Famous Hungarians


  • lilla.zb

10/12/2012 1.00am

Enlisting all the prolific individuals who’ve come and gone throughout Hungary’s 1100-year-long history would take at least another millenium, so believe us, selecting a top 6 was at least as hard as stealing the ball from Ferenc Puskás in his prime. Read on, and get to know half a dozen famous Hungarians!


József László Bíró


Bíró was born at the very end of the 19th century, in 1899. While working as a journalist, a revolutionary idea planted its seeds in his mind: he spotted that the ink used in newspaper printing produces less messy results than a fountain pen’s ammo. Bíró teamed up with his chemist brother, György, and together they developed what’s known today as a ballpoint pen, but is often referred to as biro. He presented his invention in 1931, and patented it in 1938. Marcel Bich, the founder of Bic, bought the patent in 1945. Bíró died in Buenos Aires at the age of 86, and, since 1986, Inventors’ Day is celebrated on his birthday in Argentina.


Ányos Jedlik


Ányos Jedlik, born in 1800, was a true Reneissance man: an inventor, an engineer, a physicist, an author, a Benedictine priest, and, last not least, a member of the Hungarian Academy of Sciences. Like most geniuses, he was way ahead of his time, though his prowess as an inventor remains saddeningly uncelebrated. Jedlik built the first electromotor in 1828, which is kept at the Museum of Applied Arts, and works perfectly to this day. His most important creation, the dynamo, is attributed to Siemens for an odd and confusing reason: Jedlik was mum about it until it was too late.


János Irinyi


János Irinyi, born in 1817, was a renowned chemist who’s more than worthy of being regarded as the Prometheus of inventors. Without him, lighting a candle could be more dangerous than playing tag with cheetahs, since the formula for producing the noiseless and non-explosive match popped out of his mind at the tender age of 19. Irinyi took part in the Hungarian Revolution of 1848, and was responsible for operating gunpowder and cannon production. According to the legend, he was the one who wrote the 12 points of the Revolutionaries, which enlisted the freedom fighters’ demands.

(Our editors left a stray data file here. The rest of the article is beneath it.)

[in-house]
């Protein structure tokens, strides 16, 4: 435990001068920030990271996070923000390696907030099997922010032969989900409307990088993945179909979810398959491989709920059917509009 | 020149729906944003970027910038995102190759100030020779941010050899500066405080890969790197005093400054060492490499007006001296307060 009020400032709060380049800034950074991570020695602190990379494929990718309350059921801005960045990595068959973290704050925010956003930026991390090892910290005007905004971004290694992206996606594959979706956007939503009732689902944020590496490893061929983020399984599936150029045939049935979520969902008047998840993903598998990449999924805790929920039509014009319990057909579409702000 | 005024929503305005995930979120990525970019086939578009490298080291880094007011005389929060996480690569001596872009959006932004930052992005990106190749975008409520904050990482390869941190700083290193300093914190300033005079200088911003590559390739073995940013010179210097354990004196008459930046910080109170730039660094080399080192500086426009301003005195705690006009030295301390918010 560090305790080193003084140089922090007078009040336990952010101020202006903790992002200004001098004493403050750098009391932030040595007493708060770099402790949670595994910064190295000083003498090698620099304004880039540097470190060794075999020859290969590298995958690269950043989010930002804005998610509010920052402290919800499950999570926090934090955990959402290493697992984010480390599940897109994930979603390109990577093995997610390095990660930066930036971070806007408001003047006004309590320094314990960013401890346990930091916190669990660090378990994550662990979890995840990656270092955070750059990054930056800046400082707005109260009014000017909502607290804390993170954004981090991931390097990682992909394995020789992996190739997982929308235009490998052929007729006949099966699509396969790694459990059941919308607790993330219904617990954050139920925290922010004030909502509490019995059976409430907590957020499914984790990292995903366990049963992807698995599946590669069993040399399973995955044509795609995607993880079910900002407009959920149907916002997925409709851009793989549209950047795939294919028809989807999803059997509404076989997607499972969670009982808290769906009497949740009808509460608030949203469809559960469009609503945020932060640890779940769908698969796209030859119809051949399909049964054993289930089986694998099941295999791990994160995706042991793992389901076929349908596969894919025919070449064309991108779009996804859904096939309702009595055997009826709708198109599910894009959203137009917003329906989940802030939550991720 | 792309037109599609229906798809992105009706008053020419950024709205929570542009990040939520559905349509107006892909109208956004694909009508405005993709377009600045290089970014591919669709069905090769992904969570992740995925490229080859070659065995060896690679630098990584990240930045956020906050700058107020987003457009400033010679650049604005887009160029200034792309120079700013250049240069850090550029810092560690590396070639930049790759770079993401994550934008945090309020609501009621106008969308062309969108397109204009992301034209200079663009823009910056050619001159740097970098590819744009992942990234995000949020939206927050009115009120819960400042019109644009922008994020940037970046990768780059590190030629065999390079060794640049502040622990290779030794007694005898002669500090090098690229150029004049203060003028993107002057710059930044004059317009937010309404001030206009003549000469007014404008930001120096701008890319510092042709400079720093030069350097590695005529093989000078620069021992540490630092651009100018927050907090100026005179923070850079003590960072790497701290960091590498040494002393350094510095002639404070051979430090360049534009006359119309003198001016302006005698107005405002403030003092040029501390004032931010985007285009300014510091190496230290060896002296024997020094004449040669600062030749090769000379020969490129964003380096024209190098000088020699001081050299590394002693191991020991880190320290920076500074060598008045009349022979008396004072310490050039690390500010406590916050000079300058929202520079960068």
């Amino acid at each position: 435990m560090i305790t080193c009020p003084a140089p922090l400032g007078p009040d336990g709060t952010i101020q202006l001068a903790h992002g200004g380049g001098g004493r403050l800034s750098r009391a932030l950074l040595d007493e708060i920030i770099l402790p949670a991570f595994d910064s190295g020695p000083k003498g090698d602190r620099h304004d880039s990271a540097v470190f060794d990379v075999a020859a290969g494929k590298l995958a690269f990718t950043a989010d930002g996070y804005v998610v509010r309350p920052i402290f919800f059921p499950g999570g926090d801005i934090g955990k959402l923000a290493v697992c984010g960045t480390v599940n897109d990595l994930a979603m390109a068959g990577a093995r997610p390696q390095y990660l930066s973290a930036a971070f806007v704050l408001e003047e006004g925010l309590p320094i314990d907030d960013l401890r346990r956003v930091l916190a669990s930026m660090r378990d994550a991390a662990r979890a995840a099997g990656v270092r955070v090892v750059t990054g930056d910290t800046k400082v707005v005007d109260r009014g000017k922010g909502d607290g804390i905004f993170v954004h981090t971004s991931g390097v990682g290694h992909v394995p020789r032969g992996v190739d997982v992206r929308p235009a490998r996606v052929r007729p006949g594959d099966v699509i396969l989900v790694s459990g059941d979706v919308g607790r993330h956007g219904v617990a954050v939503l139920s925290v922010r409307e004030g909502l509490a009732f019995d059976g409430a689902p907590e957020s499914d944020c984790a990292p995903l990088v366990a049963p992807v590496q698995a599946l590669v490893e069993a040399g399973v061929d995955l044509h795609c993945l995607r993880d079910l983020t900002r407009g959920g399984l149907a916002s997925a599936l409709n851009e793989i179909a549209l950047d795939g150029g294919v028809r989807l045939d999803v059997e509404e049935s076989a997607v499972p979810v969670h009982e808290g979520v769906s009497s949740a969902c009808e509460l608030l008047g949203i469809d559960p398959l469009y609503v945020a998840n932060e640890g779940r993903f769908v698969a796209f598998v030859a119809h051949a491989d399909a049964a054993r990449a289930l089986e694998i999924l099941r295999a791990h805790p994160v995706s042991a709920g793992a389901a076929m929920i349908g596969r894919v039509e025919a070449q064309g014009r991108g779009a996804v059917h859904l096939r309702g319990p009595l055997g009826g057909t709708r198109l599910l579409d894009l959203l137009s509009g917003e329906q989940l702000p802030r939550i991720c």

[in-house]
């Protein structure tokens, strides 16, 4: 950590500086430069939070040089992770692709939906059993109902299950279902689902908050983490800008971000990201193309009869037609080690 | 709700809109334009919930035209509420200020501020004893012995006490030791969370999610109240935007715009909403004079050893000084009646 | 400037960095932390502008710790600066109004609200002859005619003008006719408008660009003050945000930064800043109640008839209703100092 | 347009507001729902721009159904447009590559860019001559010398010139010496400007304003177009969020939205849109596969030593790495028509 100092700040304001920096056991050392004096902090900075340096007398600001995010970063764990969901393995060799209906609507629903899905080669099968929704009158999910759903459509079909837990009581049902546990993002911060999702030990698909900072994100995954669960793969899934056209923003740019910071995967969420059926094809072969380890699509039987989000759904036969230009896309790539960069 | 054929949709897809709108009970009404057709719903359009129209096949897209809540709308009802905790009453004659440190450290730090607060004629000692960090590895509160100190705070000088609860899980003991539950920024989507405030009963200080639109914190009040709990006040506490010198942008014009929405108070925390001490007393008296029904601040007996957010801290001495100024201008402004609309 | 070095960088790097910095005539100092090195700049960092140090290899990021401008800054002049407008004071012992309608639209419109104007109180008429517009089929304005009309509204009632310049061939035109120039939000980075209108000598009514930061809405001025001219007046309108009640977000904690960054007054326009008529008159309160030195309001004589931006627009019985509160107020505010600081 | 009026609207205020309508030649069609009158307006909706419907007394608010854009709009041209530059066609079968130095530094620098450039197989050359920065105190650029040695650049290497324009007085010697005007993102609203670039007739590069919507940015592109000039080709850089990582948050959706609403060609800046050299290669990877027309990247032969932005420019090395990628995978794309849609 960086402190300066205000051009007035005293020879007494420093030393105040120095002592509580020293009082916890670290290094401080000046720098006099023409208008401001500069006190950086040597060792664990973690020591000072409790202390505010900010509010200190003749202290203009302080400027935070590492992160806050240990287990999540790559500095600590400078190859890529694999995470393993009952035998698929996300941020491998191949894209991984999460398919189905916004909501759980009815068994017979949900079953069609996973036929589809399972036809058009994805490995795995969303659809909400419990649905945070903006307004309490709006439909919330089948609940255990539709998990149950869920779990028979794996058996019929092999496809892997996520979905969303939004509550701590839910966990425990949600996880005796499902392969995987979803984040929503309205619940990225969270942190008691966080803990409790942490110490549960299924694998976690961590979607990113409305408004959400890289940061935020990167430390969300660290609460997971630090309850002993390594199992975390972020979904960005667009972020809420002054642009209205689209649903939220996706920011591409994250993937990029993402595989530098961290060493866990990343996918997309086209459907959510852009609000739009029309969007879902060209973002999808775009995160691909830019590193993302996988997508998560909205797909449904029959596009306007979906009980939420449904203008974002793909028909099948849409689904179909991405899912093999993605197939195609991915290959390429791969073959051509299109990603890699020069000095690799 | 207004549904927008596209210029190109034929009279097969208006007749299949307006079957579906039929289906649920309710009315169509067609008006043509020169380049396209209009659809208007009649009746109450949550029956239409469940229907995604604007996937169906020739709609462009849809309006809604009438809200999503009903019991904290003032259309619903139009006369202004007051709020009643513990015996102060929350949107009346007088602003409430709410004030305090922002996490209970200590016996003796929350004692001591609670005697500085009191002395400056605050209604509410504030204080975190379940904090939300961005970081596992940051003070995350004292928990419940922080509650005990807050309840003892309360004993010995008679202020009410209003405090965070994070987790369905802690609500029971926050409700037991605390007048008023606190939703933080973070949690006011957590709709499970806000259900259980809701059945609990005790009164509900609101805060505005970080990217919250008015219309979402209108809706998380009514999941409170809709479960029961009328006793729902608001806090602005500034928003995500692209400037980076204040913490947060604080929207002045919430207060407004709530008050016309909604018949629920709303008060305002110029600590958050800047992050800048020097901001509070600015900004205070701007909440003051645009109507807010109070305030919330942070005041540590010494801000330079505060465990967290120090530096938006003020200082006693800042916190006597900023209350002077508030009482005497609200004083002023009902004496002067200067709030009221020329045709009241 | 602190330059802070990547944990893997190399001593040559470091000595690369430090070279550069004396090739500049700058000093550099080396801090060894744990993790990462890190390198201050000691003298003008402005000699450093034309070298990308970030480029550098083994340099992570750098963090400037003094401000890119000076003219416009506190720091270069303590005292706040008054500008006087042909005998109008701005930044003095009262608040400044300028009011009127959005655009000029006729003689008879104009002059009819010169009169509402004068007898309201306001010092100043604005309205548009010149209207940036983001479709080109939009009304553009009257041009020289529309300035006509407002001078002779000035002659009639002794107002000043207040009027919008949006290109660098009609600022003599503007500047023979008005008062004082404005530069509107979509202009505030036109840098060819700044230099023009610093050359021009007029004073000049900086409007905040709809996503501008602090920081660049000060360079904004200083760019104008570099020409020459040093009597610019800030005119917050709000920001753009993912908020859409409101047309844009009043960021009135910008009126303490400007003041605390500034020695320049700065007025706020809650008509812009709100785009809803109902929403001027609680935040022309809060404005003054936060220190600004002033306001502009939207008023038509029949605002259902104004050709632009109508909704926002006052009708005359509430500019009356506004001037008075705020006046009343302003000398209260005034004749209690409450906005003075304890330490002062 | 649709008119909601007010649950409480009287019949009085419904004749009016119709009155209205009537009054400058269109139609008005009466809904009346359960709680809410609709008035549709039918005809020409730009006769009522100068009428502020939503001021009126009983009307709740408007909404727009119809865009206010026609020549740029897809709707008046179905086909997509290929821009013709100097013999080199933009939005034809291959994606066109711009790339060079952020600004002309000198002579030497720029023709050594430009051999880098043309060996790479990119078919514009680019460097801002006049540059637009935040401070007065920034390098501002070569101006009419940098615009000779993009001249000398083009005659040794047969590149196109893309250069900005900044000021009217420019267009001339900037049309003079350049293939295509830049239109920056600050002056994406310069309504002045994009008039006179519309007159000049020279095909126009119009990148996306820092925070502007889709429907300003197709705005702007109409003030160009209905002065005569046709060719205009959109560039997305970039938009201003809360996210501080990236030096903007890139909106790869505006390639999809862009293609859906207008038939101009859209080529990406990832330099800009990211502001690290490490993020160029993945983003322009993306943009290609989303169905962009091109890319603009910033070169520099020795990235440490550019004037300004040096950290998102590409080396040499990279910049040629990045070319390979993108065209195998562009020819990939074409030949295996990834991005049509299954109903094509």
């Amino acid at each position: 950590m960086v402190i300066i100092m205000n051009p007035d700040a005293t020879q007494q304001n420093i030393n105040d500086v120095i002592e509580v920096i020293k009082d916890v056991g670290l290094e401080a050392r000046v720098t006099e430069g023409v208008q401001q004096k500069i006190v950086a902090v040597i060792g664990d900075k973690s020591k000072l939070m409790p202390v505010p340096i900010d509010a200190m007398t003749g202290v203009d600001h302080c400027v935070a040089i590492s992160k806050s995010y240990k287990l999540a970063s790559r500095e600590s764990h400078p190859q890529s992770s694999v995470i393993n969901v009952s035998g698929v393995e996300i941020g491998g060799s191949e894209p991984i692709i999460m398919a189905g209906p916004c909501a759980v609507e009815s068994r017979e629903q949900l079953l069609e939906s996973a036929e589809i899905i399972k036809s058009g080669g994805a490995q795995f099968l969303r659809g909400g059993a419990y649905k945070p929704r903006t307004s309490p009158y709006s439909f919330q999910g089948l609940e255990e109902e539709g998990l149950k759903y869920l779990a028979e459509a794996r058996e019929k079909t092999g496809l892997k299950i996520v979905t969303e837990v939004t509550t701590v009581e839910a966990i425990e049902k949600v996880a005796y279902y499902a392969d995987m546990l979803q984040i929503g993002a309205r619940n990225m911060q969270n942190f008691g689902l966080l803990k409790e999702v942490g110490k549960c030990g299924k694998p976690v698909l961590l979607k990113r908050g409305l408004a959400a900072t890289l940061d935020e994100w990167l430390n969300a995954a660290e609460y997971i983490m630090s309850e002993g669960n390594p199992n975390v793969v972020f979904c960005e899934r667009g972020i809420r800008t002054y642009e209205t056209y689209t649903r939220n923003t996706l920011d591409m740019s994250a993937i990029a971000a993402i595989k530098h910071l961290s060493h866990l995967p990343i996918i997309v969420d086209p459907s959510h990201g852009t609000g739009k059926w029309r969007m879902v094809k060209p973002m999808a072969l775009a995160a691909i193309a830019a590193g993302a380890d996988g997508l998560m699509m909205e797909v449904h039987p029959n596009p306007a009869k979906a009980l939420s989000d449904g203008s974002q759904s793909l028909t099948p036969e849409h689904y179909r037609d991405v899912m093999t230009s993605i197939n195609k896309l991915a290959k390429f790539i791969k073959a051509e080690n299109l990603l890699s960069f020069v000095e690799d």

Ferenc Puskás


Ferenc Puskás, born in 1927, was one of the greatest football players of all time. He had a legendary left foot, a rare-as-ice-in-the-Sahara feel for the game, and unparalleled smarts. He began to lay down the foundations of his legacy playing for Budapest Honvéd. In 1958, two years after the Revolution, he emigrated to Spain, and became an icon at Real Madrid, where he won three European Cups. Puskás scored 598 goals in 614 matches, was a World Cup silver medalist in 1954, and was recognized as the century’s top scorer in 1995. Hungary’s biggest stadium, located in the 14th district, and FIFA’s most beautiful goal award are named after him.


Ernő Rubik


Ernő Rubik was born into a family of intellectuals in 1944: his father was a flight engineer, and his mother was a poet. Rubik graduated as an architect, continued his studies in sculpting and interior architecture, and became a professor at the Moholy-Nagy University of Art and Design at the end of the 70s. He came up with the world-famous Rubik’s Cube in 1975, which turned out to be an instant sensation and blossomed into an essential element of pop culture. Nowadays Rubik leads his own studio, and works on video games and in the field of architecture.


Jenő Rejtő


Jenő Rejtő, born in 1905, was a journalist, a playwright, and a pulp fiction writer, although the often-degrading pulp epithet is more than deceiving in Rejtő’s case. His brilliantly humorous novels written under the alias P. Howard and inspired by his travels take place in the French Foreign Legion, on the seas, in sailor joints, on remote islands, and in mob hideaways. His unforgettable characters include Piszkos Fred (Filthy Fred), a long-bearded troublemaker who’s always two steps ahead of everyone else, and Troppauer Hümér, a Hulk-like legionist writing childishly sentimental poems. According to an urban legend, Rejtő used to pay with manuscripts in his favourite café, which story is commemorated with a mural on Mika Tivadar Pub’s building.

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